Things are looking up for Australia in T20 cricket. Just last week they were ranked below Ireland in the ICC rankings, whereas now they have risen to the dizzying heights of ninth. Clearly, the future is bright for the Aussies.
Just why Australia have been uniformly rubbish at international T20 cricket is a matter of some conjecture. Most will simply dismiss their blatant underperformance at previous World Cups as a symptom of the fact that the country doesn’t take the format ‘seriously’. That is, for want of a better phrase, complete and utter crap. And even if it were true in the past (it wasn’t), it’s far from the truth now when a team has been specifically constructed, under a captain specially appointed for the task, all with the single aim of winning the World Cup.
Why, on the eve of the tournament, that looks such an impossible goal is hard to explain. On paper Australia ought to be considered amongst the favorites. In reality, based on recent form at least, they will be, at best, also-rans. The main problem, even with the recent retirement of Brett Lee, is with the batting. As Mickey Arthur himself recently pointed out, if the opening pair of Dave Warner and Shane Watson fail to fire, the rest of the batting lineup lacks the explosive ability to drag the team to competitive totals. Baring one of the Husseys striking form at the right time, Australia must rely on the inconsistent contributions of the likes of George Bailey or Glenn Maxwell. Which begs the question of why Steve Smith was left out, as late innings hitting was his forte at the Pune Warriors.
With the ball things are much brighter, particularly with Mitchell Starc in imperious form, and as always the standard of fielding will be high. But ultimately, one of Warner and/or Watson will fail to fire, and Australia will find themselves outmuscled when it really counts.
The path the West Indies will take to success (or otherwise) won’t be subtle. It will primarily be based on bludgeoning the crap out of the ball. From Chris Gayle down to Kieron Pollard, the West Indian batting will be exclusively focused on hitting boundaries and sixes and anything less can go to hell. When it works such an approach is unstoppable. The problem is that when it fails, it fails spectacularly. And on the pitches they will be faced with in Sri Lanka, it can be expected to fail at least once.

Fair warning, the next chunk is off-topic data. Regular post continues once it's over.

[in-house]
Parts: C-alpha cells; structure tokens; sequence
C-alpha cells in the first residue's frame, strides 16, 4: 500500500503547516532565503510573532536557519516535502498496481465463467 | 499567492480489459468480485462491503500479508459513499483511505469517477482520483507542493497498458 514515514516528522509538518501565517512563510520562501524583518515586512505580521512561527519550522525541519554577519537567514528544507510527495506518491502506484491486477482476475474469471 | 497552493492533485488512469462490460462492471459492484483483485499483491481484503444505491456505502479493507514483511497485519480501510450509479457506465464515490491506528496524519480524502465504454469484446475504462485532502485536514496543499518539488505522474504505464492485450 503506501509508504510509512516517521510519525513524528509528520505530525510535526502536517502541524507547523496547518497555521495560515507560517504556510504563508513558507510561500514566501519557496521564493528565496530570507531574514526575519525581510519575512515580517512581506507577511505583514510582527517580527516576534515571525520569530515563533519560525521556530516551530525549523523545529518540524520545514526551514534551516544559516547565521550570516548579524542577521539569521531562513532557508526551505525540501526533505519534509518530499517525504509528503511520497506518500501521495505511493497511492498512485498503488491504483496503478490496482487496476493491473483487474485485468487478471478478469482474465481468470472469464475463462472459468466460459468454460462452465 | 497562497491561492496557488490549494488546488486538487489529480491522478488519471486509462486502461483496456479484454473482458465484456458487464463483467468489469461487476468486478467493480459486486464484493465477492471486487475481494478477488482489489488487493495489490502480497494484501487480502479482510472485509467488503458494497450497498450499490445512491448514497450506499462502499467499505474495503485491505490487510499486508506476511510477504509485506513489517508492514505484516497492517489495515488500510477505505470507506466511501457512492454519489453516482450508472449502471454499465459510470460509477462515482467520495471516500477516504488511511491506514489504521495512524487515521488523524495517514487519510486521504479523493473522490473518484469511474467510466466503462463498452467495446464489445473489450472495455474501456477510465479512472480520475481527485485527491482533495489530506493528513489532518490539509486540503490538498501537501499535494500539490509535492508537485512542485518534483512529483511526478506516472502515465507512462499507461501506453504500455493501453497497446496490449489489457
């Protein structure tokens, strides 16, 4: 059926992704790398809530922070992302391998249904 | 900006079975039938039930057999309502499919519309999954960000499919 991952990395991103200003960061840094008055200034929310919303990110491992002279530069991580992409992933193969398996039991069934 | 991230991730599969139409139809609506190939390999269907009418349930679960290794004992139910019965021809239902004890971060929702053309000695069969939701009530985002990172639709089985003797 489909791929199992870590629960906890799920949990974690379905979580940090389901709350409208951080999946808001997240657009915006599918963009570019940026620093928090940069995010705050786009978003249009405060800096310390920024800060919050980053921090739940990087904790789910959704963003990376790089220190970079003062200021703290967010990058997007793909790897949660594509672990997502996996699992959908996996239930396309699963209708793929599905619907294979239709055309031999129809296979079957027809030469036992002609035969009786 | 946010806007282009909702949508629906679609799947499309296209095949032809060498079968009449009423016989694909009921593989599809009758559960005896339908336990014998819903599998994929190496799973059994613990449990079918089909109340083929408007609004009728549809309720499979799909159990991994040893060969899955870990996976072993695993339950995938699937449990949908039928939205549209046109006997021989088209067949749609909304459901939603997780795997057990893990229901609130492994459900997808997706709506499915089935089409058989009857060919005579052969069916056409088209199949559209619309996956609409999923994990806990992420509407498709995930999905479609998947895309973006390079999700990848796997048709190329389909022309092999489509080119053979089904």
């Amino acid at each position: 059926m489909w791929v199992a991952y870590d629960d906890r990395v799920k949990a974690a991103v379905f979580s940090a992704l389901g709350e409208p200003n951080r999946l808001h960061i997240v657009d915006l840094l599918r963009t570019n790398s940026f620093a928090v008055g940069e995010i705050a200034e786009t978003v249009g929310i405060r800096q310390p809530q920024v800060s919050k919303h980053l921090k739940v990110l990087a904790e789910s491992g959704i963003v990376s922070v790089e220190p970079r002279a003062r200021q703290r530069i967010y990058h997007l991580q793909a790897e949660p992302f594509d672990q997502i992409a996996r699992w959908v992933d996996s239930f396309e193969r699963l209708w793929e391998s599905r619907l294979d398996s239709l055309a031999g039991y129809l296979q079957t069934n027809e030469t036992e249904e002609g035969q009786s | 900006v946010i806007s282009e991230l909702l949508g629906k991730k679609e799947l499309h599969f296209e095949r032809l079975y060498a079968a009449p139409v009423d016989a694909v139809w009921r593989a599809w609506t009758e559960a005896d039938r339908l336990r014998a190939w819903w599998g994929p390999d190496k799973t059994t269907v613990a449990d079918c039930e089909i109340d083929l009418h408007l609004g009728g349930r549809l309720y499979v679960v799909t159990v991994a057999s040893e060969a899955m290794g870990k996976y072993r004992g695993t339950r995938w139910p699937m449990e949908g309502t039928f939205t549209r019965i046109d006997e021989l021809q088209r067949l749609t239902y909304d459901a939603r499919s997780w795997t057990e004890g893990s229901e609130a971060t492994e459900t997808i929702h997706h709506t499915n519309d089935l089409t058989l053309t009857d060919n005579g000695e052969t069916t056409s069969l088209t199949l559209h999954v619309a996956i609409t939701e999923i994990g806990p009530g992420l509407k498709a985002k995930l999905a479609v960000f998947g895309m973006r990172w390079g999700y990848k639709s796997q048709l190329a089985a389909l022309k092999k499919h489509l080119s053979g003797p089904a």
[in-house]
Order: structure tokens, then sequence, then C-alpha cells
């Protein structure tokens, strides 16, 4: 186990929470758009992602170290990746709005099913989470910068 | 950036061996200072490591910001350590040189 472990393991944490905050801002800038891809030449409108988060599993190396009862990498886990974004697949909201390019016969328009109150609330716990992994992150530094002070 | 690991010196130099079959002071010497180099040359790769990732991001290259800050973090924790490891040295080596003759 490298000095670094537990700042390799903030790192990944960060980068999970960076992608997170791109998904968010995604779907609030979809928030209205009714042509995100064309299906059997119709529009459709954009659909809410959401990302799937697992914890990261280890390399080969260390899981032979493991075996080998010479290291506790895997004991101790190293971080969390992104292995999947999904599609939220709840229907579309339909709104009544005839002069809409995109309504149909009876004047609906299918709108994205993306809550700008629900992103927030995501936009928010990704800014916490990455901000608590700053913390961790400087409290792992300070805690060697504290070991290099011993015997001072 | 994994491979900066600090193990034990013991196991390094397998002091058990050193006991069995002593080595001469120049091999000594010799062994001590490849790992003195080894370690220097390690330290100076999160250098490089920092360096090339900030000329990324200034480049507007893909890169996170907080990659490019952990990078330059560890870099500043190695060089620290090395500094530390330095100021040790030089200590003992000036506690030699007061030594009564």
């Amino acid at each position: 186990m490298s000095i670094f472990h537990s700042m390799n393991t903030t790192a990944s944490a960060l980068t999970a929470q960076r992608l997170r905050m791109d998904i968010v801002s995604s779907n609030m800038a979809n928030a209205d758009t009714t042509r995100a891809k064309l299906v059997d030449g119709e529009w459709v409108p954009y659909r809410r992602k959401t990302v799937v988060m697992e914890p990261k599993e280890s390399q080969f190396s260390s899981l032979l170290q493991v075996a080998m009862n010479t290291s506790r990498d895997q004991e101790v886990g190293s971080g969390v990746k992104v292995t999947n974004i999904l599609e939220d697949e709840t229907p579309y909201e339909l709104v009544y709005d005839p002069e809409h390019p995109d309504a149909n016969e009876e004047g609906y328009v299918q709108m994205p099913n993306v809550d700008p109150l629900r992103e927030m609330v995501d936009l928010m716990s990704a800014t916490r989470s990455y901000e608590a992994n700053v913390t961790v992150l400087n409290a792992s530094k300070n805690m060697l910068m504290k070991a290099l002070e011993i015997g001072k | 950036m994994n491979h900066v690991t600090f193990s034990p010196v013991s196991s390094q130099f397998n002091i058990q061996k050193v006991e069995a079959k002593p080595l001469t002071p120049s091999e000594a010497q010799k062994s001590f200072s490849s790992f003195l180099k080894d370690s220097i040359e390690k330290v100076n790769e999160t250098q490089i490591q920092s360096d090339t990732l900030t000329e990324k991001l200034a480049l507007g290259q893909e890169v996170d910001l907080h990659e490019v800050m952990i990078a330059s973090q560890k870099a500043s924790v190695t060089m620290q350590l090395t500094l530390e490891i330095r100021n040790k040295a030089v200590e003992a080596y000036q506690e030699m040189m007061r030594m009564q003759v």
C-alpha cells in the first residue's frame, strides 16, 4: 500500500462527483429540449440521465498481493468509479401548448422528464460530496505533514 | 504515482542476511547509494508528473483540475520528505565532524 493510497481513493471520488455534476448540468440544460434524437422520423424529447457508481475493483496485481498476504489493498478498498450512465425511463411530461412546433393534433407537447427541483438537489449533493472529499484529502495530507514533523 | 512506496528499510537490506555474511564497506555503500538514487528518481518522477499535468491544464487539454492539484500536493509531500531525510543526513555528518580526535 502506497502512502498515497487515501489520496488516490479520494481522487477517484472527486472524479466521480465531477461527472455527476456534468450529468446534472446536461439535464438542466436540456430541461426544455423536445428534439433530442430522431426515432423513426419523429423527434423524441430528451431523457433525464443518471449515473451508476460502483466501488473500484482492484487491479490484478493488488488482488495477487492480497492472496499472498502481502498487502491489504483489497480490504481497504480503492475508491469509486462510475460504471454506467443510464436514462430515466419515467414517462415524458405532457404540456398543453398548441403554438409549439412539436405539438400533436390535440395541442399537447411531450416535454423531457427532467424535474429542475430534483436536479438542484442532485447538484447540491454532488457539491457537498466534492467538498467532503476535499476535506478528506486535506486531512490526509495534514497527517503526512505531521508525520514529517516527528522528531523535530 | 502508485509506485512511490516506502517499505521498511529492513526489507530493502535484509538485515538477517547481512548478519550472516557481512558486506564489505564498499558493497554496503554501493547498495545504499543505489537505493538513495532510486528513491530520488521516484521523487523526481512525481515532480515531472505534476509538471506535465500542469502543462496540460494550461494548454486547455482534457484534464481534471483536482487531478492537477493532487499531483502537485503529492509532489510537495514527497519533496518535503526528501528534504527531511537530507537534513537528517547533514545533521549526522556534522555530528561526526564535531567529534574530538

One particular ace up the West Indies proverbial sleeves is the man who divides opinion in the 51allout office more than nearly anyone (that nearly being on the account of one Kevin Pietersen): Sunil Narine. Narine’s form in his debut IPL season was astonishing, taking 24 wickets with an economy of under 6. He is the sort of player who can turn middling totals into almost unreachable ones.
However the rest of the West Indian supporting cast are less impressive, and most opponents will be happy to see off Narine whilst they cash in elsewhere. Another issue is the standard of West Indian fielding, which is frankly pretty poor across the board. Ultimately with the West Indies it is a case of whether or not Gayle comes of or not. If he doesn’t, there isn’t enough talent elsewhere in the squad to suggest they are good enough to challenge for the title.
With Ireland becoming increasingly vocal in recent years about being accepted as a full fledged member of the cricket community, a strong World Cup showing would only further their cause. They can consider themselves fortunate in their group as well, since they are faced with two opponents for whom subcontinental conditions remain something of a mystery. That’s not to say the Irish will be at ease either, but in George Dockrell they have a player who could really cash in on slow turning pitches.
Unfortunately that’s about where the positives end for Ireland. Their form of late has been woeful. Thumped at home in a three match series against Bangladesh, their next series against a touring South African A outfit barely got off the ground, with the majority of matches being washed out without a ball being bowled.
Ed Joyce and Kevin O’Brien are naturally the players who will have big expectations on their shoulders if the Irish are to progress, but captain William Porterfield and Alex Cusack are handy cricketers as well. Unfortunately there is little in the way of depth beyond that, and the overwhelming impression is that they will simply be overpowered in their group. Much of the talk has been about their clash against Australia (a scintillating draw between ninth and tenth in the world), but their greatest chance of success probably lies in catching their other opponent, the West Indies, on an off day.